Time to bring this home…
Remember it's a canopy - you control it - it does what you tell it to, so land it with confidence. Implement the same decisive flare technique you do every time you land your main then give yourself the kudos for having dealt with a cutaway successfully once you're on the ground.
Still feeling a little shaky on the 'land with confidence' part? Here are some suggestions on how to build confidence for that post cutaway landing:
1, Have you ever jumped your reserve? - if your answer is no/not much then Demo it! Why wait until a cutaway to fly your reserve? Go to the demo tours and ask your canopy manufacturer to hook up a demo of the exact same reserve you have but configured as a main, so you can make some dedicated low altitude jumps to familiarize yourself with the flight characteristics of your life-saving device.
If you had a cutaway on your next jump would your reserve be the smallest size canopy you have ever landed?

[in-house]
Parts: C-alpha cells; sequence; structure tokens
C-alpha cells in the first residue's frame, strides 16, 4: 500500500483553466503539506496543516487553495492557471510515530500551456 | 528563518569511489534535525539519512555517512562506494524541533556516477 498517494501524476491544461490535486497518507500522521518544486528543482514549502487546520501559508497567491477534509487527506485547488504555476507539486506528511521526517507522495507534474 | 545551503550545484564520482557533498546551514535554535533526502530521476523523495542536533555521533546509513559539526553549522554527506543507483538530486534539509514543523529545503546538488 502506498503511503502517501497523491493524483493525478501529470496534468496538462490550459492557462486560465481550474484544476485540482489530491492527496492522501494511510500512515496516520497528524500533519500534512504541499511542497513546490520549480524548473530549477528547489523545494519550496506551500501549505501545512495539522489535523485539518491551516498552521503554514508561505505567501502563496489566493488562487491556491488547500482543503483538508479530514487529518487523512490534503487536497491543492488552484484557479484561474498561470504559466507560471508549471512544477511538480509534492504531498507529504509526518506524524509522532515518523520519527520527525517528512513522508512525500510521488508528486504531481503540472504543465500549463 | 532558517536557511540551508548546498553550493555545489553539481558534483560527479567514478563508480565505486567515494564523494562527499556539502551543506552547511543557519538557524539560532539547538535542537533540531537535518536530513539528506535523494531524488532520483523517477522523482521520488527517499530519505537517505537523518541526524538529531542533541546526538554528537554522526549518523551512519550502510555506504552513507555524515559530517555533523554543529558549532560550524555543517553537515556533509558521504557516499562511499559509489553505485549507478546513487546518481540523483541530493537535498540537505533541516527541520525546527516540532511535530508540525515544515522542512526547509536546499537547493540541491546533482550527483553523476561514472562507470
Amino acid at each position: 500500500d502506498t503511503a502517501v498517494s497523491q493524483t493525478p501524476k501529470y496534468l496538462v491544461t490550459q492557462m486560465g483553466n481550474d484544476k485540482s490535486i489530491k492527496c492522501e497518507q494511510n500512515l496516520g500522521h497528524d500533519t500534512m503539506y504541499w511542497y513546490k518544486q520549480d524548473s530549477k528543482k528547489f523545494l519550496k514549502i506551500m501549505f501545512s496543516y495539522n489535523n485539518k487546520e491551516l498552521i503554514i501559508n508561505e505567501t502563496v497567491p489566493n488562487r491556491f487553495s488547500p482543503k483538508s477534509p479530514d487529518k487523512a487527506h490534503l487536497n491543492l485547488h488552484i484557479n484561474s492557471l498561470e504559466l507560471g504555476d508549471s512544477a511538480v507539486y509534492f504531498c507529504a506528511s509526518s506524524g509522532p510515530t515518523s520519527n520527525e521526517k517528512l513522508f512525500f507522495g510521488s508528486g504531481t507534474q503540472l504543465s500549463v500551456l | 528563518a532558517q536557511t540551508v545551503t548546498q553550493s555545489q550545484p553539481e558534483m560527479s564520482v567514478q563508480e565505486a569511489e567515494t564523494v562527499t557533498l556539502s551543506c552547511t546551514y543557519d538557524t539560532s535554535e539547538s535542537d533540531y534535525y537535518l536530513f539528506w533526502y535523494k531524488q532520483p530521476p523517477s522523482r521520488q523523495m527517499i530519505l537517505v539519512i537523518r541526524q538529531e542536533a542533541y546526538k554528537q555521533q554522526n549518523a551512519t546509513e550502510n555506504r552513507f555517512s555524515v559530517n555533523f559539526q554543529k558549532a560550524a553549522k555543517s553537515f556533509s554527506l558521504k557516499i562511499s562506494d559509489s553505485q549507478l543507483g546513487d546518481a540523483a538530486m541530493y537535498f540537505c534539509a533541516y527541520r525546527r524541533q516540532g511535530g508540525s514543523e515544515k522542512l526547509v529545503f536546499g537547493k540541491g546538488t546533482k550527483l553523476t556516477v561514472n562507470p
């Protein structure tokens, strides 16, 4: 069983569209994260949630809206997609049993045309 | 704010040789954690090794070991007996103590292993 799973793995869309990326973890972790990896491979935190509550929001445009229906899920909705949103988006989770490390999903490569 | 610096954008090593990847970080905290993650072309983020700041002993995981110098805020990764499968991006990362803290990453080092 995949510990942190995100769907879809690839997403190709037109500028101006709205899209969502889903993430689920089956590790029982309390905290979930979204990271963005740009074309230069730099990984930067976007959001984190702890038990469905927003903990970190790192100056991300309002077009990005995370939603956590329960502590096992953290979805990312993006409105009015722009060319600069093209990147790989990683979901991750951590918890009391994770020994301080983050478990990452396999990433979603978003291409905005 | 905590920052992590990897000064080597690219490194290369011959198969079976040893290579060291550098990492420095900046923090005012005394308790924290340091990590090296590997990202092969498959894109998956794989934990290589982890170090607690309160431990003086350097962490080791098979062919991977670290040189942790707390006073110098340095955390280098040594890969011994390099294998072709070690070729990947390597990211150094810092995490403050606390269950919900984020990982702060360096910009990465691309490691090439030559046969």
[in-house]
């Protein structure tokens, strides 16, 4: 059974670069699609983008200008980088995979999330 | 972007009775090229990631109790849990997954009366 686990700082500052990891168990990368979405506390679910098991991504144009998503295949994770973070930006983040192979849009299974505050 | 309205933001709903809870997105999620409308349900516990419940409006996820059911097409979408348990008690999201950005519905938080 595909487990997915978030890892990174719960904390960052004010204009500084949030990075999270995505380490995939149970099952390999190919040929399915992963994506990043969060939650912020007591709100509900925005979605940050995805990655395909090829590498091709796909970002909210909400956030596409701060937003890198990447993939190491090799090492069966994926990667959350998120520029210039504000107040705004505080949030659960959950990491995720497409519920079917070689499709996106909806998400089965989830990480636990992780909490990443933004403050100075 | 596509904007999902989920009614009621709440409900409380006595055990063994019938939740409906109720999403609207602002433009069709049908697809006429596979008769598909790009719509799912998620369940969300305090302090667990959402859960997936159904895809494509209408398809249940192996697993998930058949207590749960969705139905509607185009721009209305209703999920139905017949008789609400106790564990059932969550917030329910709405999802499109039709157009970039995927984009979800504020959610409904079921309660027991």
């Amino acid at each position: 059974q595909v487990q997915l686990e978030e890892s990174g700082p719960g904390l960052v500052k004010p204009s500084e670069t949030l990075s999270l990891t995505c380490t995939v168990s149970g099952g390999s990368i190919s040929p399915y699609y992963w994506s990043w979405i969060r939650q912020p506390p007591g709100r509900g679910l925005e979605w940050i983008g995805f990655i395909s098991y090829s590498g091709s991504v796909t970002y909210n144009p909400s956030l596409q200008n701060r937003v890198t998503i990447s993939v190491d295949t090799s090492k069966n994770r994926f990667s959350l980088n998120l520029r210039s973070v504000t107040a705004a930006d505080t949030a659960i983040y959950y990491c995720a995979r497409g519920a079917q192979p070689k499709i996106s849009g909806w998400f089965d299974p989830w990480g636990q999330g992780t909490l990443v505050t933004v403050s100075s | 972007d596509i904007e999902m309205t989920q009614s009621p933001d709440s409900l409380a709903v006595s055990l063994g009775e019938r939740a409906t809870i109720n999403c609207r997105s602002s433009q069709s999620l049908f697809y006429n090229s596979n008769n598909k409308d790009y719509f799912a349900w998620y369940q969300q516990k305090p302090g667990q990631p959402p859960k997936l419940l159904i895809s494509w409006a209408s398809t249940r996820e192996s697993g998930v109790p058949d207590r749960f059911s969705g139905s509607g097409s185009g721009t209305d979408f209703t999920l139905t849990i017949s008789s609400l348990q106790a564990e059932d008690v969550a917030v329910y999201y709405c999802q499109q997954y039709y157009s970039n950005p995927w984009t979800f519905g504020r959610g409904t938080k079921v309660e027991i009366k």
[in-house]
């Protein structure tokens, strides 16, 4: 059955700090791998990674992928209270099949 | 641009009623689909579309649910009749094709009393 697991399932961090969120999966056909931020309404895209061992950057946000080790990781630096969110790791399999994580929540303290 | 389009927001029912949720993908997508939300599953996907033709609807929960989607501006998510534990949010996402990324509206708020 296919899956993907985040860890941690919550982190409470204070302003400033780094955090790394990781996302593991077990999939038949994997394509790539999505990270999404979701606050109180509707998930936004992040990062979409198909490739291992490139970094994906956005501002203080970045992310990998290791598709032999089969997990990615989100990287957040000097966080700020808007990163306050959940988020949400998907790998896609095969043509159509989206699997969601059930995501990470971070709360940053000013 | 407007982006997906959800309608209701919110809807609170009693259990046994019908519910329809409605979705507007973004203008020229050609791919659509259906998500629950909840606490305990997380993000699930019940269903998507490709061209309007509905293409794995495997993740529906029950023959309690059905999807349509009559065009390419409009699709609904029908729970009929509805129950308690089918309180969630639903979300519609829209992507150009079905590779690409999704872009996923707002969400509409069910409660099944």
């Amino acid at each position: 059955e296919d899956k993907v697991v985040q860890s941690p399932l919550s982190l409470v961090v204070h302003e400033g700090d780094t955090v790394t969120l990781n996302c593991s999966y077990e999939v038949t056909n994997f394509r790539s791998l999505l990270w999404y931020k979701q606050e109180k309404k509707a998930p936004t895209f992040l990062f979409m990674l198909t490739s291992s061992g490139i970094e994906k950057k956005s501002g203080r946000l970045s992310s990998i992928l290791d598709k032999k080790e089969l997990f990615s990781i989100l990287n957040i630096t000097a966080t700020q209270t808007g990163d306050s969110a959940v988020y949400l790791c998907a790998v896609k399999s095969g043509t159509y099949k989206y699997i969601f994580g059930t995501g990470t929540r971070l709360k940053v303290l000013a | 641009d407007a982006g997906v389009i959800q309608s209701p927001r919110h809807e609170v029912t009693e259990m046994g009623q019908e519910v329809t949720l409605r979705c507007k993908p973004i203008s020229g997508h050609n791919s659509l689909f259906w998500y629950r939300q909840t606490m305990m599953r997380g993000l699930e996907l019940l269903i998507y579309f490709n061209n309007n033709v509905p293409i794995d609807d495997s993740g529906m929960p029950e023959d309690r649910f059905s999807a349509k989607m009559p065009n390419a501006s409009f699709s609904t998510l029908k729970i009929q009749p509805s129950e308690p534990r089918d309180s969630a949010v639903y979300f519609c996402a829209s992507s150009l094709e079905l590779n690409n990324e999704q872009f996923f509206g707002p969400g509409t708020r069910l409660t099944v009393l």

2, If you had a cutaway on your next jump would your reserve be the smallest size canopy you have ever landed? If the answer is yes then it's not surprising you lack confidence – consider upsizing! Why would you choose to downsize on the one jump where you are potentially low, out of position and possibly feeling the pressure? The good news is that nowadays the canopy manufacturers have low bulk reserves on offer (such as PD's Optimum) that will enable you to upsize and still fit in your own container without giving your rigger a heart attack. Contact your container manufacturer for a sizing chart to see what will work for your particular container size and choice of low bulk reserve.
As is the case with every aspect of canopy flight, be proactive in being current. Don't wait until a cutaway to acquaint yourself with your reserve. And as always – plan the dive, dive the plan ALL THE WAY to the ground.
If you want to learn more about sweet spots, landing patterns, choosing alternate landing areas, flare technique or any other aspect of canopy flight, you can join a Flight-1 canopy course near you, see Flight-1 canopy course map for details.